Bayonne Re-Releases debut “Primitives” on New Label


After developing a following while playing shows in his native Austin, Texas, Roger Sellers took on the moniker Bayonne to help distinguish his electronic work from his more folk-based acoustic work, as well as to escape the repeated mischaracterization as a DJ.

The self-proclaimed “minimalist composer,” who uses a slew of keyboards, pedals, and mixers, was named by Rolling Stone as one of the “10 New Artists You Need to Know” for the month of February. Now, he is out with his re-released debut EP Primitives. And it’s a must-listen.

This 10-track album (eight tracks and two bonuses) is definitely meant to be played in its entirety; every song flows into the next, as if Bayonne were playing a full live set in your living room. Even with perfect cohesion among songs, however, each track is completely distinct in melody and rhythm, a testament to Sellers’ skill and creativity as a self-taught artist.

Bayonne Has Winner in Primitives

The second song, and album’s first single, “Appeals,” features a xylophone intro and a sped up piano loop from a piece Sellers wrote and recorded when he was 17. His voice, reminiscent of Michael Angelakos of Passion Pit, echoes, “I couldn’t imagine how it made you feel / Nothing is real if nothing appeals / And I couldn’t stop with that look in your eyes,” as the music conjures up images of newness, growth, and forward momentum.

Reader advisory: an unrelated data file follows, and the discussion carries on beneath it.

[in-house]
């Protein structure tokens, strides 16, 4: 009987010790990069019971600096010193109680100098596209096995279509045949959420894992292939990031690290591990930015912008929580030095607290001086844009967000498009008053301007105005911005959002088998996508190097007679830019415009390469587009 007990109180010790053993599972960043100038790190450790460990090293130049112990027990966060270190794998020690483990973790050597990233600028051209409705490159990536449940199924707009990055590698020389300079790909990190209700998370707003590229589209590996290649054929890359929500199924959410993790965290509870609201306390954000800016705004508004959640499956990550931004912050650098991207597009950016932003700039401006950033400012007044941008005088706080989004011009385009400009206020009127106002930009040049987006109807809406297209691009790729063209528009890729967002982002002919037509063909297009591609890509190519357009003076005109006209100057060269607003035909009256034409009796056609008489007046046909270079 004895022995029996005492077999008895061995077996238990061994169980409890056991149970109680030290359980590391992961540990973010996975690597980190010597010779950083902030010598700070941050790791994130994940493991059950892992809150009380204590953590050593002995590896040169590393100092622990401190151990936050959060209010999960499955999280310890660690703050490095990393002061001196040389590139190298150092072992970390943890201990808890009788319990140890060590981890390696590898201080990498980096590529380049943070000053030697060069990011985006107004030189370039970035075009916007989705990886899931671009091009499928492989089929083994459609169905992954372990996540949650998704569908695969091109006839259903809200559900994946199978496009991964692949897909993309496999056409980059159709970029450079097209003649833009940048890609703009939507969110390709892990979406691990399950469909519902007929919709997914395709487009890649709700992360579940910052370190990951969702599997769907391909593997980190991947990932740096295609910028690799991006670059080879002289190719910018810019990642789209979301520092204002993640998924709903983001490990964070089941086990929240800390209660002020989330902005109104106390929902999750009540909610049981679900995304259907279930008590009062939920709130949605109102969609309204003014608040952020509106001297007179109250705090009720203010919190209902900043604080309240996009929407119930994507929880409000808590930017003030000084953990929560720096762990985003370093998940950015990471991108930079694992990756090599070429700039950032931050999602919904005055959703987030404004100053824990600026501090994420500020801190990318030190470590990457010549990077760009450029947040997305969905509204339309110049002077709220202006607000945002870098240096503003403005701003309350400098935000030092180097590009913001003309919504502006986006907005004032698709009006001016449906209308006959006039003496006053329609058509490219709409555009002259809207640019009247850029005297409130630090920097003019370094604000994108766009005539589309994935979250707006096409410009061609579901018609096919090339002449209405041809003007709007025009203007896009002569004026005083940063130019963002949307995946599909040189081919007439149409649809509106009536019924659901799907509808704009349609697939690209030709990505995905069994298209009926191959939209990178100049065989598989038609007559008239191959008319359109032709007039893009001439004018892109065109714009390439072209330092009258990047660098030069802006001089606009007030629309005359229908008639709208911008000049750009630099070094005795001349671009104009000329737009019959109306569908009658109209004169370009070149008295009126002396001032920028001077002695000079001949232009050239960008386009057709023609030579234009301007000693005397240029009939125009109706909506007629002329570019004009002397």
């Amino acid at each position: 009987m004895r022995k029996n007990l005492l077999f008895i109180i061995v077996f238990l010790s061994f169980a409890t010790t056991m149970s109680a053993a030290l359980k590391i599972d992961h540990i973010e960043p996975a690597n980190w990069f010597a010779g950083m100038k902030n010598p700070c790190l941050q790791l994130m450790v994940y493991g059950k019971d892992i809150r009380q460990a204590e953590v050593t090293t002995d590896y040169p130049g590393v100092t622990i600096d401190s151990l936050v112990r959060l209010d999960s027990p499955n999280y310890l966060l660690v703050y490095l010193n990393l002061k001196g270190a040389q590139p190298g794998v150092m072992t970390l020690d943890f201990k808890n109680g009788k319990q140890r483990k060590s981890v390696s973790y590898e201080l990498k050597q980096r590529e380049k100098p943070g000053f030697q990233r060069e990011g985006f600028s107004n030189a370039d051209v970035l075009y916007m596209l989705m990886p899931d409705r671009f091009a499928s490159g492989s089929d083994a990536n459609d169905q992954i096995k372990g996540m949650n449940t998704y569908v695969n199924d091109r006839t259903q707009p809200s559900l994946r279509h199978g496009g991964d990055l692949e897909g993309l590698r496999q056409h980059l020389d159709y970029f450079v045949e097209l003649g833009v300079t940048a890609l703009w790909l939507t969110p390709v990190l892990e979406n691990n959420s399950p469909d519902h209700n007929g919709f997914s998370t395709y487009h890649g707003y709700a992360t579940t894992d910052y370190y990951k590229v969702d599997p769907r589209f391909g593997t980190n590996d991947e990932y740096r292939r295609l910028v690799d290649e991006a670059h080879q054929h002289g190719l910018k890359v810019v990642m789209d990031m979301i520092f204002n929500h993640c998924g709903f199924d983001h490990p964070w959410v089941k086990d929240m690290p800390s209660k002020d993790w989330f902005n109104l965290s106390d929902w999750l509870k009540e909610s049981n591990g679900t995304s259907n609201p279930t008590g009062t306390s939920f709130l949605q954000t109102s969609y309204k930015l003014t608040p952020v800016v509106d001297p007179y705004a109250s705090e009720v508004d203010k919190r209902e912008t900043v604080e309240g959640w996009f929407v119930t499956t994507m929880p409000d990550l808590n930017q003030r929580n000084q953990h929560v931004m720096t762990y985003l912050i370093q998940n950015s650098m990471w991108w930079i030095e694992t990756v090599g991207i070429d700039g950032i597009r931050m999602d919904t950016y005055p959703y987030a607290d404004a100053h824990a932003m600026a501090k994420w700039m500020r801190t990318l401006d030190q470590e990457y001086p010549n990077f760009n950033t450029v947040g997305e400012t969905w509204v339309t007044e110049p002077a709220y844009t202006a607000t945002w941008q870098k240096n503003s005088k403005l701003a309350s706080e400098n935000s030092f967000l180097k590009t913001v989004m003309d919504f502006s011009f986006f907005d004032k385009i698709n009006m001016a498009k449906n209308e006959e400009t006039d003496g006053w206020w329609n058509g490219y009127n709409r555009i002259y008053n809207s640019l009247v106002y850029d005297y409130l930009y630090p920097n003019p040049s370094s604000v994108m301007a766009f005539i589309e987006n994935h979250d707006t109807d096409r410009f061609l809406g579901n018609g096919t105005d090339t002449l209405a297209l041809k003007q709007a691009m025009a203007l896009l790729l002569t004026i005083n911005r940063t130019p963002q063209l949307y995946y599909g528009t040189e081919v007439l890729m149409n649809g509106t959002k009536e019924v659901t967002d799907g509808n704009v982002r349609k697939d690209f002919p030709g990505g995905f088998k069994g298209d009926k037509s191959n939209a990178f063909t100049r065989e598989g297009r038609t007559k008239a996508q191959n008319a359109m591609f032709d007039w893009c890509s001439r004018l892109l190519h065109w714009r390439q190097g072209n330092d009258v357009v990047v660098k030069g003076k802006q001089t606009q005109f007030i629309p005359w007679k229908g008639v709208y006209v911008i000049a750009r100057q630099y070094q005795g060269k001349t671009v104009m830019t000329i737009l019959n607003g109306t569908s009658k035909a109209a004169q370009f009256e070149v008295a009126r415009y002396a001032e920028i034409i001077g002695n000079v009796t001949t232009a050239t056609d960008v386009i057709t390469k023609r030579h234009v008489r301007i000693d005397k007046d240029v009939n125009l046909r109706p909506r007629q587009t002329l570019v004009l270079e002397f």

Following the enlivening sounds of “Appeals,” the EP glows brighter with each song. I loved the intergalactic loops of “Spectrolite,” the heavy tribal beat in “Marim,” and the optimistic guitar strums on “Steps.” The one-word song titles also invite the listener to unpack layers of sound and interpret their own meaning.

Still glued to my headphones by the seventh track, I thought “Lates” stood out for following more of a traditional song style. Featuring subdued piano and xylophone sounds, as well as a softly smashing cymbal, this track provides a welcome change in rhythm before the return to choppier, looped instrumentals and vocal samples.

At the end of the EP, Bayonne tacks on two bonus tracks, one of which, “Hammond,” wound up being my favorite of the entire album. The slow, soothing piano and violin melody, joined by an uplifting drum line and Sellers’ dreamlike voice wistfully repeating, “But it hesitates / I find,” showcases his thoughtfulness and depth as a songwriter.

The entire Primitives album is a triumph; not only does Bayonne have an ear for creating unique soundscapes, but he can also evoke powerful feelings in the listener. I am certain that this bold debut album will easily translate to captivating live performances as well.

Learn more about Sellers’ most recent project, including upcoming Bayonne shows, or stream Primitives on Spotify.

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